Photobiomodulation – what is it?

Photobiomodulation, shortened to PBM, is defined as the use of low level red and near-infrared light on the body. The intention is not to hear or burn the tissues, but to give a bigger dose than you would get from just sitting in the sunshine. 

PBM is also called LLLT (low level light/laser therapy).

Reading medical journal articles is like doing battle with a big dictionary. Lots of polysyllabic words, and lots of abbreviations.

Photobiomodulation, shortened to PBM, is defined as the use of low level red and near-infrared light on the body. The intention is not to heat or burn the tissues, but to give a bigger dose than you would get from just sitting in the sunshine.

PBM is also called LLLT (low level light/laser therapy). The very earliest experiments used laser lights, but it has now been realised that LED lights are just as good, and in some ways, better than lasers. Laser light is coherent, meaning that it is in a highly concentrated beam and doesn’t scatter. This is fine if you know exactly where to point it. LED lights are non-coherent, meaning that they happily scatter. When you don’t have a specific target then this is the best approach. As well, there is good evidence that the more that the head is bathed in red/infrared light, the deeper the penetration of the light. So LED lights are increasingly selected for PBM research – it helps that they are cheaper and easier to use.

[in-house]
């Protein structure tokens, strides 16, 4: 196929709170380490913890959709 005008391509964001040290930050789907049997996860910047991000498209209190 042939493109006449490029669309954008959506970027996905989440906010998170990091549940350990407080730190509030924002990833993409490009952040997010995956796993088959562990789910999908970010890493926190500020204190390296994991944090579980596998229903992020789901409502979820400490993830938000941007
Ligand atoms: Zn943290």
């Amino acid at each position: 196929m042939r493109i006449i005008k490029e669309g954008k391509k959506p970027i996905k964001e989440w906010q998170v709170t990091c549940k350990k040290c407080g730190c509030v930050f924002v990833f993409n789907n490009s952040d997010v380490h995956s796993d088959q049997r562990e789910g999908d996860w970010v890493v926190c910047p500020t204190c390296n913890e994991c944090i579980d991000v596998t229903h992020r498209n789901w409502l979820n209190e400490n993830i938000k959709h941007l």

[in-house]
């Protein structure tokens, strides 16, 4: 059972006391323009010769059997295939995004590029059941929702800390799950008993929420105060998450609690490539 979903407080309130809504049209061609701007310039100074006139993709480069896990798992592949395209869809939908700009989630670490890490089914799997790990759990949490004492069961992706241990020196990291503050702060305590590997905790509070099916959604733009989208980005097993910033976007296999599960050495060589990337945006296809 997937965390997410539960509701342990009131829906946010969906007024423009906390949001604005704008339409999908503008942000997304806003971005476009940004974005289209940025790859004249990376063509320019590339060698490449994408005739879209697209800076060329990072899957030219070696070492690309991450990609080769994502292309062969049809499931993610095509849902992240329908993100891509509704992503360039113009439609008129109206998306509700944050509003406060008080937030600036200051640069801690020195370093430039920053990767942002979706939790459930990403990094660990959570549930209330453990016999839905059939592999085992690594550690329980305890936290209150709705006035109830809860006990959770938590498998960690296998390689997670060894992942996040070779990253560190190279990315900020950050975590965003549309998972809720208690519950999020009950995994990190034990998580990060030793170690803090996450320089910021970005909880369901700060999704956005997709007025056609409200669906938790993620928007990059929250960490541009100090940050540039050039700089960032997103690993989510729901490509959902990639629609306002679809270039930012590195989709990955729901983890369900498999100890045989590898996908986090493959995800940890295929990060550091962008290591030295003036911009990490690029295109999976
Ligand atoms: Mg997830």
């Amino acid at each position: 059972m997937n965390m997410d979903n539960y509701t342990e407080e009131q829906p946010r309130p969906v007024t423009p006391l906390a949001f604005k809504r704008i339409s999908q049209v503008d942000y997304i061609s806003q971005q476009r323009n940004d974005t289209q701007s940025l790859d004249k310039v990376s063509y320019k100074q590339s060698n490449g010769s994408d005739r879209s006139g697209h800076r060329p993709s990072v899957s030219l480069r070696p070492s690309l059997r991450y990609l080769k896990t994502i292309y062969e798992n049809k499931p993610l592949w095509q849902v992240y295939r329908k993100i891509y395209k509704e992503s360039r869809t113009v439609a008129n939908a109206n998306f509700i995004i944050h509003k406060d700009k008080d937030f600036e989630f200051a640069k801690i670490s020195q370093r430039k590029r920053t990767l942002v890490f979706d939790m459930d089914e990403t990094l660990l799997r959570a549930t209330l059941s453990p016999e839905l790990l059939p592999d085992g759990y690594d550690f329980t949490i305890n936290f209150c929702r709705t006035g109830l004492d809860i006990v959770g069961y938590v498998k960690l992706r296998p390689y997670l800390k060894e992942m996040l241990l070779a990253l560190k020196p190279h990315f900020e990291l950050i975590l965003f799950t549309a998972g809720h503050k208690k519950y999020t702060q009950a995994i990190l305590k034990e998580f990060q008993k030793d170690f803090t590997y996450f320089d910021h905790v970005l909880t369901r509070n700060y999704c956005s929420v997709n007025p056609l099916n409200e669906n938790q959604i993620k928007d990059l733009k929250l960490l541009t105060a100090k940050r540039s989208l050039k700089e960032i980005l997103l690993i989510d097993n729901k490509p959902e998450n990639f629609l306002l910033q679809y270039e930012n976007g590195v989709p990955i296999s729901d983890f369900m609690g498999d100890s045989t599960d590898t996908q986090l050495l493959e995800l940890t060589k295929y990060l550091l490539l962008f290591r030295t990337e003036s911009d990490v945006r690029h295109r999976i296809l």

Red and near-infrared light works in two ways – the direct effect and the indirect effect.  In some articles, the term “systemic” is used instead of “indirect”. For those who use Eliza light hats, the indirect or systemic effect is working hard, but there is some direct effect as some of the light will penetrate into the top of the brain tissue.

I’m attaching an article January 2017 called Photobiomodulation and the brain: a new paradigm by Madison Hennessy and Michael Hamblin.

download here

It covers the new research areas in PBM, and gives some interesting summaries of the findings to date.

 

 

 

 

How to help your doctor

I’ve had a number of people tell me that conversations with their GP or specialist about red and near infrared lights haven’t gone well. One chap took his newly-made Eliza to show his neurologist, who roared with laughter and said that it would be very handy at Christmas.

I remember my reaction when patients brought in newspaper clippings about the latest and greatest cure for something – I’d keep a smile on my face and inwardly groan.

If you are getting less than supportive noises from your doctors, don’t get cranky with them, because they are trying to protect you. There are lots of charlatans and snake oil merchants out there, and people with chronic diseases are easy targets. They are worried that you and your family are going to be taken in by costly rubbish. If you read about the beginnings of my learning about red lights, here, you’ll see that I was also very skeptical.

So what can you do?

Continue reading “How to help your doctor”